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Tech aviation department remains optimistic during airline crisis

Sunday, May 24, 2020
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Courtesy photo

Pictured is one of the Louisiana Tech aviation department planes at Ruston Regional Airport.

The COVID-19 pandemic has put a lot of strain on many industries over the past couple of months, but few have been hit as hard as the airline industry.

Air travel in the United States has fallen 93%, and four American, along with nine international, airlines have either restructured or ceased operations entirely since the beginning of the pandemic.

Louisiana Tech University has one of the more well-known aviation programs in the country. In fall 2019, approximately 180 students were enrolled in the department. Col. Tom Garza, head of the Tech aviation department, made the decision to suspend flight operations on March 19, 10 days after the first presumptive case of coronavirus in Louisiana was reported. Gov. John Bel Edwards issued the first stay-at-home order on March 22.

With air travel significantly reduced, airlines have had to decrease cash flow quickly and have resorted to self-help actions.

On May 3, United Airlines said they would eliminate one-third of its 12,250 pilots as soon as Oct. 1. It went on to say that if travel does not rebound, more pilots would be cut along with mechanics, flight attendants, ground workers and staff.

Garza is aware of the uncertainty but is confident his students will still prosper.

“Our students are bright, enthusiastic and love what they do,” Garza said. “We all have an understanding that this is a cyclical business. Nevertheless, we are confident in the mid-to long-term prospects of the aviation industry.”

He said that in late April, the assistant chief flight instructor for the department began the Euro-NATO Joint Jet Pilot Training Program and his predecessor is now a U.S. Air Force Instructor pilot. Garza also said that three aviation management spring graduates recently completed successful internships during the pandemic and many of those internships often lead to good jobs.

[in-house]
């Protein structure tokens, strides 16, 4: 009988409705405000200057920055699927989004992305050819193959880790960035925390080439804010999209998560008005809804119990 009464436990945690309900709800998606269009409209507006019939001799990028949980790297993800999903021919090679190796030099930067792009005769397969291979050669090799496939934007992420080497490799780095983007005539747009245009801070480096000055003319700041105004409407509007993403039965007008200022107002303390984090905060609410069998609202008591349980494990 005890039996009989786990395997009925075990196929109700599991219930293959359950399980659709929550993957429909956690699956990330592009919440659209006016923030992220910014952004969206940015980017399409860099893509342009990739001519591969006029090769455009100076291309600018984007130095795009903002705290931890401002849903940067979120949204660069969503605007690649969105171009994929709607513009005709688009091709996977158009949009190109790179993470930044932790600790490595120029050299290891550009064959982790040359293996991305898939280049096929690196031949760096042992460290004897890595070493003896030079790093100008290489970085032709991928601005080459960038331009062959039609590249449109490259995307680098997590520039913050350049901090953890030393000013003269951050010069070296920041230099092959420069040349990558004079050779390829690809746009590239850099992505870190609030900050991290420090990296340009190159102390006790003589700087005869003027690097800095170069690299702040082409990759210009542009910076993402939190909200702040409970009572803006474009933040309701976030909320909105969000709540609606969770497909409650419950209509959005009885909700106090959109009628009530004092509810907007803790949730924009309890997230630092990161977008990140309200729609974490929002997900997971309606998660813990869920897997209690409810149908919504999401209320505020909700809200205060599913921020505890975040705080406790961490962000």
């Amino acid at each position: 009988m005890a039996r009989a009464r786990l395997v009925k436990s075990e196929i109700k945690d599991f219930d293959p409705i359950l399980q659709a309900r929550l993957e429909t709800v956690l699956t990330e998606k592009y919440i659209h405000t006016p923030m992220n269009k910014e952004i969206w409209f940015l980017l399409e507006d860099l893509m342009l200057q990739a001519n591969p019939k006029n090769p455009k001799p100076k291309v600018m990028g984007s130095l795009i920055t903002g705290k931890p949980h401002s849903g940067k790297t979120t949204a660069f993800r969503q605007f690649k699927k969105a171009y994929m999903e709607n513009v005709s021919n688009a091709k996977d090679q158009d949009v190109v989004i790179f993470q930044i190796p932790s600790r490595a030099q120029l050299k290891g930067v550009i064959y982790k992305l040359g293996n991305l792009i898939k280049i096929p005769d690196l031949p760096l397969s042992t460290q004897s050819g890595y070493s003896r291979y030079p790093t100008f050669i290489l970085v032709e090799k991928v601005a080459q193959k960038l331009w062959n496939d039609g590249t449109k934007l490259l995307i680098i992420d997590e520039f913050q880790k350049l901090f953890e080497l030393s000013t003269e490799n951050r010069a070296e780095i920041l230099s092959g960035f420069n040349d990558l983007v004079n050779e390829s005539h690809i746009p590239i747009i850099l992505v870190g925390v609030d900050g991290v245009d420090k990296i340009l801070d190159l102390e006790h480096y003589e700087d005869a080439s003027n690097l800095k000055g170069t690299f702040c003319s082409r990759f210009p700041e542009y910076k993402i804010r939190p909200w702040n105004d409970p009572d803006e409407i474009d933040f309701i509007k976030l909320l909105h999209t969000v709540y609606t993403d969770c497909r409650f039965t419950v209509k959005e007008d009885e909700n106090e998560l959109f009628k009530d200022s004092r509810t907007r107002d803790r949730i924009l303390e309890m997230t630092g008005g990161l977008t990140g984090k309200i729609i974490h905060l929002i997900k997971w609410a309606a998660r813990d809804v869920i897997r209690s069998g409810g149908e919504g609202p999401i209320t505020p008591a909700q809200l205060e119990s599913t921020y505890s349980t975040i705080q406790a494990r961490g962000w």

The total debt of United States carriers is projected to increase 45% from the end of 2019 to the end of 2020 according to Airlines for America. Passenger volumes took three years to recover from 9/11 and more than seven years to recover from the financial crisis and oil spike in 2008. Cargo volumes took 10 years to recover from the event.

In April, the Trump administration reached an agreement with major airlines on the terms of a $25 billion bailout. The Treasury department went on to say that 10 different airlines would participate in the program and that 70% of the money given to an airline will be in the form of a grant, while the other 30% will be a loan.

Despite the looming concerns, Garza and the Tech aviation department started the process of resuming flight operations on May 18.

“We will start with flight instructor currency and proficiency flights before we gradually start bringing students back on (Monday),” Garza said.

A three-to-four-week phasing period will begin with first priority given to students nearest to graduation.

“Not all of our students will return at once so that we are able to maintain our students’ academic progress while ensuring their safety and health,” Garza said. “The health and safety of our students, faculty and staff while providing for student progress is our top priority.”

The university has also remained optimistic during this period and is offering a variety of resources to its students, including counseling and career support, as well as academic advising to ensure students continue to make positive progress toward their academic goals.

“In professional aviation, we are a close family within the larger Tech family,” Garza said. “Like families everywhere, we will take care of each other and get through this time together.”